Tag Archives for " deed in lieu "

Walk Away From The Deal

walk away

I admire my clients. They find the perfect home – or so they think, and then are driven to close the deal regardless of financing roadblocks that surface. Sometimes, though, they don’t see the forest for the trees.

Typically, there are relatively simple solutions to resolve issues. For example, if a lender requires a borrower to evidence timely rental payments via cancelled checks (but in some months cash was paid), the landlord can confirm this with a signed Verification of Rent (VOR) form.

But when several solutions are required, stretching is likely not the best answer. I’m all for rolling up the sleeves and making it work, but there is a point when you need to walk away so that either your economics are more comfortable or you truly know your Seller’s bottom line.

Having some of these example issues should give you pause:



Debt-To-Income Ratio Too High

>Restructure Vehicle Loan to Reduce Overall Monthly Payments

Low Appraised Value & Seller Is Price Inflexible

>Obtain Gift Funds to Cover New Equity Required

Higher Gift Funds Introduces Risk to Lender

>Evidence More Cash Reserves in Bank Account

Uneconomical Homeowners Insurance Costs

>Change from Replacement Cost Coverage to Actual Cash Value

There is Asbestos in the Siding & Ceiling Tiles

>Accept the Fact that Fibers Are Not Airborne Unless Disturbed

Dry Rot and a Ceiling Leak

>Seller to Set Aside Sufficient Repair Reserves

Remember: Your best solution may very well be to find another property!

Here’s the Point: Don’t fall in love with your real estate purchase until you are Cleared-To-Close, because your judgment might be clouded.

Short Sellers Are Back

Homeowners who entered into short sales after the U.S. Housing Crisis are back purchasing homes again.

Between 2010 to 2014, a significant number of foreclosures took place. Lenders exercised steps to take title to many homes – typically because borrowers were unwilling or unable to correct their late payments or defaults. Now, 7 years after receiving a Certificate of Title evidencing the property foreclosure sale, many borrowers can qualify for conventional financing (only 3 years to qualify for FHA financing).

Instead of allowing a foreclosure, however, many people took the time to sell their homes for less than the amount of the outstanding debt – at the approval of their lenders. As indicated in the following chart, these “short sale” arrangements require less of a waiting period to obtain a conventional mortgage than the waiting period for a foreclosure.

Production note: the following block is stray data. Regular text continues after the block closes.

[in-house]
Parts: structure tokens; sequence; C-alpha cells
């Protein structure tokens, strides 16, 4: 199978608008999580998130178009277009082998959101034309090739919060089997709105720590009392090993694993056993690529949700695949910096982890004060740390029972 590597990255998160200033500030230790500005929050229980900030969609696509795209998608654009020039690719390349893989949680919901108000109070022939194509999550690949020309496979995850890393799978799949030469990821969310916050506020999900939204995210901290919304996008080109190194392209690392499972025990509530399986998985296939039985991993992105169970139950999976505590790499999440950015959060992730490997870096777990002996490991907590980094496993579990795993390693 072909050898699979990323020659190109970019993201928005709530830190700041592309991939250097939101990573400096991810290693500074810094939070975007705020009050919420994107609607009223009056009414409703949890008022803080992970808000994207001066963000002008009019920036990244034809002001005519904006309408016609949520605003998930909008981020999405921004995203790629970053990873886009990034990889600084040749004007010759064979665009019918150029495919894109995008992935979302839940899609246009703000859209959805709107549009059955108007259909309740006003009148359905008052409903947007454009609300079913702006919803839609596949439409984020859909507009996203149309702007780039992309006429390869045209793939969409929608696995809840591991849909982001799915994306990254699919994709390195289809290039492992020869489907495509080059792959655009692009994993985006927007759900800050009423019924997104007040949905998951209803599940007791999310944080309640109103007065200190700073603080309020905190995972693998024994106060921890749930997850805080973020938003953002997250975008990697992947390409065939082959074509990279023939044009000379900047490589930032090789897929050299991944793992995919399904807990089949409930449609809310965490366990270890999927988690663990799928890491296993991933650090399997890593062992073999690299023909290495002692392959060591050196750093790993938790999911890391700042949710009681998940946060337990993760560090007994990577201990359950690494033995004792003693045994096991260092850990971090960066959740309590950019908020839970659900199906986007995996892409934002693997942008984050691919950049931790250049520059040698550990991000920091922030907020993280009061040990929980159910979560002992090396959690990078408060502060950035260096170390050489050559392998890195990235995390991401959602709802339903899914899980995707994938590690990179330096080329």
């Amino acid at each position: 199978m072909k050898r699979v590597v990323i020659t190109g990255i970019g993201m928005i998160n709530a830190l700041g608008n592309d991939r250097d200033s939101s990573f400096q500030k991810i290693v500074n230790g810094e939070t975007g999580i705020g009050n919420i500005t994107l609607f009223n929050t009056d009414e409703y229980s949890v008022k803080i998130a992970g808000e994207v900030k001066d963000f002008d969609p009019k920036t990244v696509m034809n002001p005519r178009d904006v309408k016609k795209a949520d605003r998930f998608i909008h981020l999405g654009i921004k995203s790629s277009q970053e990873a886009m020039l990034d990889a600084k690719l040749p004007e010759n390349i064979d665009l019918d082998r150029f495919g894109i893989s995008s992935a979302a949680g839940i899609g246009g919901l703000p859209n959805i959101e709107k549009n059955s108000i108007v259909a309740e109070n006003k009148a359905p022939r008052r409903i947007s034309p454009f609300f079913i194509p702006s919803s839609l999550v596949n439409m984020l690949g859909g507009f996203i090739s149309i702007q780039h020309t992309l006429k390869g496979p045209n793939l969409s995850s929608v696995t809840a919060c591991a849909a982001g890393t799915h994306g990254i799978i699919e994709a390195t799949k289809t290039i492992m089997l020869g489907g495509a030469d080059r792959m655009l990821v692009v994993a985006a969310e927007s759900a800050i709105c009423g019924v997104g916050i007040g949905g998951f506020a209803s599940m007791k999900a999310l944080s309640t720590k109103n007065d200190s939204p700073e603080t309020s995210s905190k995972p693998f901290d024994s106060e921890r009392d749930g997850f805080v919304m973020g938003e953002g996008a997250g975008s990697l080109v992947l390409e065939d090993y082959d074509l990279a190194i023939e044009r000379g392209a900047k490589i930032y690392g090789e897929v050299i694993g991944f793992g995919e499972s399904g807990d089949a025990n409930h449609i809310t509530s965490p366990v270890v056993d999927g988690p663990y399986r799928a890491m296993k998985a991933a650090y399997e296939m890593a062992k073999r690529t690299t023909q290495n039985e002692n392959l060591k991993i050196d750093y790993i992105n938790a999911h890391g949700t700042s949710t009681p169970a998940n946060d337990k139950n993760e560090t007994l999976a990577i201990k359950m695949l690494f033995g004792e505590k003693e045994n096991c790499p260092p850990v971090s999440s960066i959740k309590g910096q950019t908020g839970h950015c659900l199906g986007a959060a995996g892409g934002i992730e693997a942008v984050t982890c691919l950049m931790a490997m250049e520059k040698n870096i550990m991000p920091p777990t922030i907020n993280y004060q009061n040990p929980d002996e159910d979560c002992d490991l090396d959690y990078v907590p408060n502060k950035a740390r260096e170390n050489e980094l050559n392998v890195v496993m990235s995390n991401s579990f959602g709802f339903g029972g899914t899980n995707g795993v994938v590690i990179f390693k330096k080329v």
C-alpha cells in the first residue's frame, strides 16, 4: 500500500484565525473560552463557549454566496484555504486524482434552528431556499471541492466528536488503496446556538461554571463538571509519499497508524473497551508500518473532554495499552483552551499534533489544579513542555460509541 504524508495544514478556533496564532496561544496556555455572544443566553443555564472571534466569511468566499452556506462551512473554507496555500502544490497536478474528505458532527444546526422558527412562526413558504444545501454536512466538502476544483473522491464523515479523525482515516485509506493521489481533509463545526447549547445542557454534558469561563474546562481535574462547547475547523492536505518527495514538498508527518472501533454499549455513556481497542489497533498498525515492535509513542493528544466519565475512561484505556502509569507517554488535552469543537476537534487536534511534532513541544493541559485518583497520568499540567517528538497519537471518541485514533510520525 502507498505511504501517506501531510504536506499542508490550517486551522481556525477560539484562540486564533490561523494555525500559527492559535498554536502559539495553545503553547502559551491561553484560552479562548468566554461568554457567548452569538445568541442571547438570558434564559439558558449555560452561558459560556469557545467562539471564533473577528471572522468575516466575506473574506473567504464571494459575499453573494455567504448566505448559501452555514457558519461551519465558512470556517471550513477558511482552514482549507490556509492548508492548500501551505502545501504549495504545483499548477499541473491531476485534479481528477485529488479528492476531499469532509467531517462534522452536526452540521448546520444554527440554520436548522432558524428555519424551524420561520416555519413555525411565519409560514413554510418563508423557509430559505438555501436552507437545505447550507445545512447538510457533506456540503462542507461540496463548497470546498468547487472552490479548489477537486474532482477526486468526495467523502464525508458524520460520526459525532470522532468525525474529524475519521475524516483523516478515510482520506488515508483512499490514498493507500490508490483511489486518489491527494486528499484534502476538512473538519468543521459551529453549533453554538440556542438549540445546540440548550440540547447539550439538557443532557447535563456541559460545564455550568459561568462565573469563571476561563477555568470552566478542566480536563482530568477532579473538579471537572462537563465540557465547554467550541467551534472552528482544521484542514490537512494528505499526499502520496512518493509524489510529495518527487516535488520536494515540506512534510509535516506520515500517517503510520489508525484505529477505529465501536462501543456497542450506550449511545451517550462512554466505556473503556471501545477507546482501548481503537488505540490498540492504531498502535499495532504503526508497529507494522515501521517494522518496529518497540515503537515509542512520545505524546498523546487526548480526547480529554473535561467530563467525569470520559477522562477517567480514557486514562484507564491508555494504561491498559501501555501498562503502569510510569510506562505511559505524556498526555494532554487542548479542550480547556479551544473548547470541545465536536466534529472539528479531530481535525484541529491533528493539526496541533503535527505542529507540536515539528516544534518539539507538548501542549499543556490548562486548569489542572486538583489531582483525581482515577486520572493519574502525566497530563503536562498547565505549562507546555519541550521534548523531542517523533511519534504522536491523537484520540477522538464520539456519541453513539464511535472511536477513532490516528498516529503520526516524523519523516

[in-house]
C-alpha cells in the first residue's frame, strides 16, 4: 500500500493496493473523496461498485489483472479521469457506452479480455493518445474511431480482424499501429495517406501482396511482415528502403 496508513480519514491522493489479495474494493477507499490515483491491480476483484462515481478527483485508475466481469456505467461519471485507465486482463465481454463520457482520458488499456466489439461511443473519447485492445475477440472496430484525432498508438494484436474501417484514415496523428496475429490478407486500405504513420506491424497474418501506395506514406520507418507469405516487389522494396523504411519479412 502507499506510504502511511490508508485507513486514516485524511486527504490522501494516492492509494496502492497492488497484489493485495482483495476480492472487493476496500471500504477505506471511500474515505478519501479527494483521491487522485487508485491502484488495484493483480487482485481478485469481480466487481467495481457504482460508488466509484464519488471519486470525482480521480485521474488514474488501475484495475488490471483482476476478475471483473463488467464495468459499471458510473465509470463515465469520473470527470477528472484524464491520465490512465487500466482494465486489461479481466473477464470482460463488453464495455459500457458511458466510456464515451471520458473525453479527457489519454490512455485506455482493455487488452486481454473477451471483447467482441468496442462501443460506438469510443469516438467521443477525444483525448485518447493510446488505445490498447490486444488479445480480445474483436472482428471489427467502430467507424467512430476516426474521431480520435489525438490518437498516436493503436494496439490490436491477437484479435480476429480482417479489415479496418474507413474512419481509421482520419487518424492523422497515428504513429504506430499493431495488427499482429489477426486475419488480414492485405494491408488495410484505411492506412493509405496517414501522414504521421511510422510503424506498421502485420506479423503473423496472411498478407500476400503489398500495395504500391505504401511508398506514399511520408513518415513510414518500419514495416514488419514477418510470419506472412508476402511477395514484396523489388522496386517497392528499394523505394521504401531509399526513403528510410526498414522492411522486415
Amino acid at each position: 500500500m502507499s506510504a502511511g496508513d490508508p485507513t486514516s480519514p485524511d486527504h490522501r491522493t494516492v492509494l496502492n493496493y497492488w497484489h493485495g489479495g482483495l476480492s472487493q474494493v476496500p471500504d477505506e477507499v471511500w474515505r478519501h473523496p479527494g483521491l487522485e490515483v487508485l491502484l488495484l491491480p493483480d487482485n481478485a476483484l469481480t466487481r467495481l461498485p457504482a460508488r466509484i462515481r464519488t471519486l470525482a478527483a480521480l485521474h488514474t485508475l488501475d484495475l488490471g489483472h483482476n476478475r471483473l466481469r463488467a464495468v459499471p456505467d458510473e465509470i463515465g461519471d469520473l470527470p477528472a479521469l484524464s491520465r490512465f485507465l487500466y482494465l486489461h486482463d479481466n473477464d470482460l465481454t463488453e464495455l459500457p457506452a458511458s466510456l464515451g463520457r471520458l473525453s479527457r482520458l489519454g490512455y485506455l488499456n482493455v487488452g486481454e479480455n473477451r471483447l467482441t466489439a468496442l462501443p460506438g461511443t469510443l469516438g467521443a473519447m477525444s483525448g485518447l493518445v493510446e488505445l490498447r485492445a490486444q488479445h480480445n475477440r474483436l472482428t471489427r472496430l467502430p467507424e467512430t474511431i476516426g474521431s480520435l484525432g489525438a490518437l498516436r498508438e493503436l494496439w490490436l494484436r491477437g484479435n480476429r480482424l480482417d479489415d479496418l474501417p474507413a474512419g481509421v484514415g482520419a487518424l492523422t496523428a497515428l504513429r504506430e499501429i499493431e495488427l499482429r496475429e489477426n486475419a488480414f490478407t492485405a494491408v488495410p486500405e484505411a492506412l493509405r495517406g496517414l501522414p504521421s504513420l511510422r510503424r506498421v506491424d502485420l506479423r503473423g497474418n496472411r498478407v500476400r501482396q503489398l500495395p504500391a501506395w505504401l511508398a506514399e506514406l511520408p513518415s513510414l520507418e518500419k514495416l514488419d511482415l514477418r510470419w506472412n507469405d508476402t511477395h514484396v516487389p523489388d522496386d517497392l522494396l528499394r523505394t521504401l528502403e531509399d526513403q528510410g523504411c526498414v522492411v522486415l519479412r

Years of Seasoning for Mortgage Qualification:












Short Sale




Provided 4 years have elapsed since the HUD-1 Closing Statement was finalized from a short sale, mortgage financing can generally be made available again (only 3 years for FHA, and 2 for Veterans Administration loans). These waiting periods are the same if, instead of a short sale, title to the property was voluntarily transferred to the lender in exchange for a release from the mortgage obligation – i.e., a Deed-In-Lieu of Foreclosure (DIL).

According to the Federal Housing Finance Agency (FHFA), short sales and DIL’s are down at least 65% since 2014 – and therefore a large segment of home purchasers are buying homes again, which is contributing to increased home values.

Here’s the Point: Many people are now able to qualify for mortgage financing, now that their short sale or foreclosure seasoning periods are over since the U.S. Housing Crisis.

Want a Mortgage? It’s Not Enough to Just Confess Your Sins!

Lenders will discover that you had a foreclosure – that you had student loan late fees – that you defaulted on your car loan – that you already sold the asset claimed on your loan application – that you were arrested several years ago – that you neglected to meet your child support obligations, etc.

creditreportIt either comes out on your credit report or through the lender’s use of fraudguard security checks – or even when they just Google your name. Lenders have these and several other extensive background checks and “Know Your Customer (KYC)” procedures that they carefully follow.

If you don’t immediately disclose your Deed-in-Lieu of Foreclosure, do you really think they will believe you are providing them with all details on everything else for which they ask?

You will generally always need to write a Letter of Explanation (“LOX”) to address collection accounts and disputes/inquiries on your credit report. And what if your explanation is solely factual and not remorseful?

As useless as sentimentality might appear in the finance world, lenders want to look into your consciousness – otherwise they have nothing to support the notion that you will do everything you can to prevent another late mortgage payment or foreclosure. The parties recommending your loan need your cooperation in order to support you – because they only have their reputations if something goes wrong with your loan. If they have to work hard for someone who has been concealing the facts (intentionally or unintentionally), they are likely to move on to the next file.


Here’s the Point: Be upfront with your untoward credit history. If the lender finds out about an unfavorable fact on their own – without you telling them, they’re not likely to (and shouldn’t) extend you a loan.


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